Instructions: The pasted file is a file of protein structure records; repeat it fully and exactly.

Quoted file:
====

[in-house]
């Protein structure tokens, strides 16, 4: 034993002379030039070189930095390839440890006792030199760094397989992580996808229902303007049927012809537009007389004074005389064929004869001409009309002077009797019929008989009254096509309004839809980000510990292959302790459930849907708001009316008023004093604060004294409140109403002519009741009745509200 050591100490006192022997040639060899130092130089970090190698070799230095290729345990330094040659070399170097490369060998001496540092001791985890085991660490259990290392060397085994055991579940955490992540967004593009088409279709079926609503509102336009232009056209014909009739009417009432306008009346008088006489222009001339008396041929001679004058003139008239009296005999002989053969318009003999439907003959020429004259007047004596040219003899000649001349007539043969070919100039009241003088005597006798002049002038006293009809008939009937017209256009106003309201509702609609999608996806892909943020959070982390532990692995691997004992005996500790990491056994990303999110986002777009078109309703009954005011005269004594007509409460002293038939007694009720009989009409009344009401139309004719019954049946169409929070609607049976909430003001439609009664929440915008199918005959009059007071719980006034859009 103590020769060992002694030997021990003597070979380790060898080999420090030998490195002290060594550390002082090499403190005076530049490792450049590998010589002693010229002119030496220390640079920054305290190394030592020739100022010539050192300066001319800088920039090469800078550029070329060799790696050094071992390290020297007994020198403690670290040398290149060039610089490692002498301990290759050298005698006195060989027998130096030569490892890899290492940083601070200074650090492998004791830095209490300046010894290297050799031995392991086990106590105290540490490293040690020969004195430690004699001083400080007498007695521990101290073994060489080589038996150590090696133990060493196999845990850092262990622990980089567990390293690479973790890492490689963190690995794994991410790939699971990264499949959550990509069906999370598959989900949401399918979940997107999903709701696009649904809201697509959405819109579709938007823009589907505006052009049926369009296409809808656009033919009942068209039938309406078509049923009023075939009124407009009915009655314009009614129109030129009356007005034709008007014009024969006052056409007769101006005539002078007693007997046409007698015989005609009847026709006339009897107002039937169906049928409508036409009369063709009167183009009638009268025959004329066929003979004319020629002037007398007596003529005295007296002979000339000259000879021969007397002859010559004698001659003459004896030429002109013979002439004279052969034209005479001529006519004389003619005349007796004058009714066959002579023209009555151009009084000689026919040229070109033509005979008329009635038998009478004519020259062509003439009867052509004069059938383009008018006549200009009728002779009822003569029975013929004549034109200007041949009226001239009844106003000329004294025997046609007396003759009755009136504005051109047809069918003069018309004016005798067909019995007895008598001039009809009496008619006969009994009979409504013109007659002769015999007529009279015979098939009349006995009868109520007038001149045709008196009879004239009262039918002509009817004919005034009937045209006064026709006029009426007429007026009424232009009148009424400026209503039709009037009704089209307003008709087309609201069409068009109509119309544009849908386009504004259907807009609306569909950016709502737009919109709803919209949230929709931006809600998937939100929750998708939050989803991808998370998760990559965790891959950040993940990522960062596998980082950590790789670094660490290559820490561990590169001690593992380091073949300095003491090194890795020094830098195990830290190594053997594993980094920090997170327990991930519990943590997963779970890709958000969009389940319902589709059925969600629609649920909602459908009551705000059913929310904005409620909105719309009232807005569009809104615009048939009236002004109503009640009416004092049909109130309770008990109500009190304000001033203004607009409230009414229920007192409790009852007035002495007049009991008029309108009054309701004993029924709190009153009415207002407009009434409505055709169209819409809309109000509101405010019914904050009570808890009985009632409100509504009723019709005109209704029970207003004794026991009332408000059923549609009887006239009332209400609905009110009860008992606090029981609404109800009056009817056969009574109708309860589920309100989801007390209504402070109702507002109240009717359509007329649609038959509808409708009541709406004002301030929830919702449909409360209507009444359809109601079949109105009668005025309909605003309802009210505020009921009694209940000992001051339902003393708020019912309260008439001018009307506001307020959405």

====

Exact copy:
[in-house]
């Protein structure tokens, strides 16, 4: 034993002379030039070189930095390839440890006792030199760094397989992580996808229902303007049927012809537009007389004074005389064929004869001409009309002077009797019929008989009254096509309004839809980000510990292959302790459930849907708001009316008023004093604060004294409140109403002519009741009745509200 050591100490006192022997040639060899130092130089970090190698070799230095290729345990330094040659070399170097490369060998001496540092001791985890085991660490259990290392060397085994055991579940955490992540967004593009088409279709079926609503509102336009232009056209014909009739009417009432306008009346008088006489222009001339008396041929001679004058003139008239009296005999002989053969318009003999439907003959020429004259007047004596040219003899000649001349007539043969070919100039009241003088005597006798002049002038006293009809008939009937017209256009106003309201509702609609999608996806892909943020959070982390532990692995691997004992005996500790990491056994990303999110986002777009078109309703009954005011005269004594007509409460002293038939007694009720009989009409009344009401139309004719019954049946169409929070609607049976909430003001439609009664929440915008199918005959009059007071719980006034859009 103590020769060992002694030997021990003597070979380790060898080999420090030998490195002290060594550390002082090499403190005076530049490792450049590998010589002693010229002119030496220390640079920054305290190394030592020739100022010539050192300066001319800088920039090469800078550029070329060799790696050094071992390290020297007994020198403690670290040398290149060039610089490692002498301990290759050298005698006195060989027998130096030569490892890899290492940083601070200074650090492998004791830095209490300046010894290297050799031995392991086990106590105290540490490293040690020969004195430690004699001083400080007498007695521990101290073994060489080589038996150590090696133990060493196999845990850092262990622990980089567990390293690479973790890492490689963190690995794994991410790939699971990264499949959550990509069906999370598959989900949401399918979940997107999903709701696009649904809201697509959405819109579709938007823009589907505006052009049926369009296409809808656009033919009942068209039938309406078509049923009023075939009124407009009915009655314009009614129109030129009356007005034709008007014009024969006052056409007769101006005539002078007693007997046409007698015989005609009847026709006339009897107002039937169906049928409508036409009369063709009167183009009638009268025959004329066929003979004319020629002037007398007596003529005295007296002979000339000259000879021969007397002859010559004698001659003459004896030429002109013979002439004279052969034209005479001529006519004389003619005349007796004058009714066959002579023209009555151009009084000689026919040229070109033509005979008329009635038998009478004519020259062509003439009867052509004069059938383009008018006549200009009728002779009822003569029975013929004549034109200007041949009226001239009844106003000329004294025997046609007396003759009755009136504005051109047809069918003069018309004016005798067909019995007895008598001039009809009496008619006969009994009979409504013109007659002769015999007529009279015979098939009349006995009868109520007038001149045709008196009879004239009262039918002509009817004919005034009937045209006064026709006029009426007429007026009424232009009148009424400026209503039709009037009704089209307003008709087309609201069409068009109509119309544009849908386009504004259907807009609306569909950016709502737009919109709803919209949230929709931006809600998937939100929750998708939050989803991808998370998760990559965790891959950040993940990522960062596998980082950590790789670094660490290559820490561990590169001690593992380091073949300095003491090194890795020094830098195990830290190594053997594993980094920090997170327990991930519990943590997963779970890709958000969009389940319902589709059925969600629609649920909602459908009551705000059913929310904005409620909105719309009232807005569009809104615009048939009236002004109503009640009416004092049909109130309770008990109500009190304000001033203004607009409230009414229920007192409790009852007035002495007049009991008029309108009054309701004993029924709190009153009415207002407009009434409505055709169209819409809309109000509101405010019914904050009570808890009985009632409100509504009723019709005109209704029970207003004794026991009332408000059923549609009887006239009332209400609905009110009860008992606090029981609404109800009056009817056969009574109708309860589920309100989801007390209504402070109702507002109240009717359509007329649609038959509808409708009541709406004002301030929830919702449909409360209507009444359809109601079949109105009668005025309909605003309802009210505020009921009694209940000992001051339902003393708020019912309260008439001018009307506001307020959405």